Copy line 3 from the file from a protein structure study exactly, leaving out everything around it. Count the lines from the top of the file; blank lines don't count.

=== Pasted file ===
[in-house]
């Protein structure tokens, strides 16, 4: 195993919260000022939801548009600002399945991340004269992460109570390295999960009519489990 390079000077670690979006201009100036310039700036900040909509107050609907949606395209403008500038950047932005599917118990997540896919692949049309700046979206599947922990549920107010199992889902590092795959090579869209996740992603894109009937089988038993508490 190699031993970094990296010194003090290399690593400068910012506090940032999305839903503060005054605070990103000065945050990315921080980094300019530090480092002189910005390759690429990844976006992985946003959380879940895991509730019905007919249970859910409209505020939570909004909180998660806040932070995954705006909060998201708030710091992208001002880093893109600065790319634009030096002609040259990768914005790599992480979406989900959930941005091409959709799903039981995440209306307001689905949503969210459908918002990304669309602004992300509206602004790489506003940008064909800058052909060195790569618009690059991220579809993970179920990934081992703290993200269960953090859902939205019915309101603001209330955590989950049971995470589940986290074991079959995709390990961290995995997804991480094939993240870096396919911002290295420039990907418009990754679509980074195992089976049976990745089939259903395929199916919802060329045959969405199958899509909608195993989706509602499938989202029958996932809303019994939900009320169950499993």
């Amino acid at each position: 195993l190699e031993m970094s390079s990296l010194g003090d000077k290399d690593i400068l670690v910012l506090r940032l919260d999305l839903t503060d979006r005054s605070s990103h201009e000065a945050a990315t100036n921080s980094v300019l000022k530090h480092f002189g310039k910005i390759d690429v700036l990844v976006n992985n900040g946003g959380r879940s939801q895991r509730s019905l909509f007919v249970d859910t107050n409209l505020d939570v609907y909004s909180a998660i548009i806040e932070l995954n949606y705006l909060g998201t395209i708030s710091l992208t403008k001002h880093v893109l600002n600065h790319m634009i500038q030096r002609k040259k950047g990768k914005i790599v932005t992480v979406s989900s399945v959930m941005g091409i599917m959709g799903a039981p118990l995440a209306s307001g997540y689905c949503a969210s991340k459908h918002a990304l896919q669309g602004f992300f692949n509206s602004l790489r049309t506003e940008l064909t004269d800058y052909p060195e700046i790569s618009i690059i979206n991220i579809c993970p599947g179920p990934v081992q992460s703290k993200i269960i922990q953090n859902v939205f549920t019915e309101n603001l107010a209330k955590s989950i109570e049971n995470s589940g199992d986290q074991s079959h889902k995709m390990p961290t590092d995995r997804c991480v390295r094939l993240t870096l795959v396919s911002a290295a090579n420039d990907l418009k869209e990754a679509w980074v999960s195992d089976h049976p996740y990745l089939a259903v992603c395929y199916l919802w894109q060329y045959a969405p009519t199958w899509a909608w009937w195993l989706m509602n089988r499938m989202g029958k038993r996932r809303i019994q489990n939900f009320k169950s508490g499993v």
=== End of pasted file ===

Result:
């Amino acid at each position: 195993l190699e031993m970094s390079s990296l010194g003090d000077k290399d690593i400068l670690v910012l506090r940032l919260d999305l839903t503060d979006r005054s605070s990103h201009e000065a945050a990315t100036n921080s980094v300019l000022k530090h480092f002189g310039k910005i390759d690429v700036l990844v976006n992985n900040g946003g959380r879940s939801q895991r509730s019905l909509f007919v249970d859910t107050n409209l505020d939570v609907y909004s909180a998660i548009i806040e932070l995954n949606y705006l909060g998201t395209i708030s710091l992208t403008k001002h880093v893109l600002n600065h790319m634009i500038q030096r002609k040259k950047g990768k914005i790599v932005t992480v979406s989900s399945v959930m941005g091409i599917m959709g799903a039981p118990l995440a209306s307001g997540y689905c949503a969210s991340k459908h918002a990304l896919q669309g602004f992300f692949n509206s602004l790489r049309t506003e940008l064909t004269d800058y052909p060195e700046i790569s618009i690059i979206n991220i579809c993970p599947g179920p990934v081992q992460s703290k993200i269960i922990q953090n859902v939205f549920t019915e309101n603001l107010a209330k955590s989950i109570e049971n995470s589940g199992d986290q074991s079959h889902k995709m390990p961290t590092d995995r997804c991480v390295r094939l993240t870096l795959v396919s911002a290295a090579n420039d990907l418009k869209e990754a679509w980074v999960s195992d089976h049976p996740y990745l089939a259903v992603c395929y199916l919802w894109q060329y045959a969405p009519t199958w899509a909608w009937w195993l989706m509602n089988r499938m989202g029958k038993r996932r809303i019994q489990n939900f009320k169950s508490g499993v």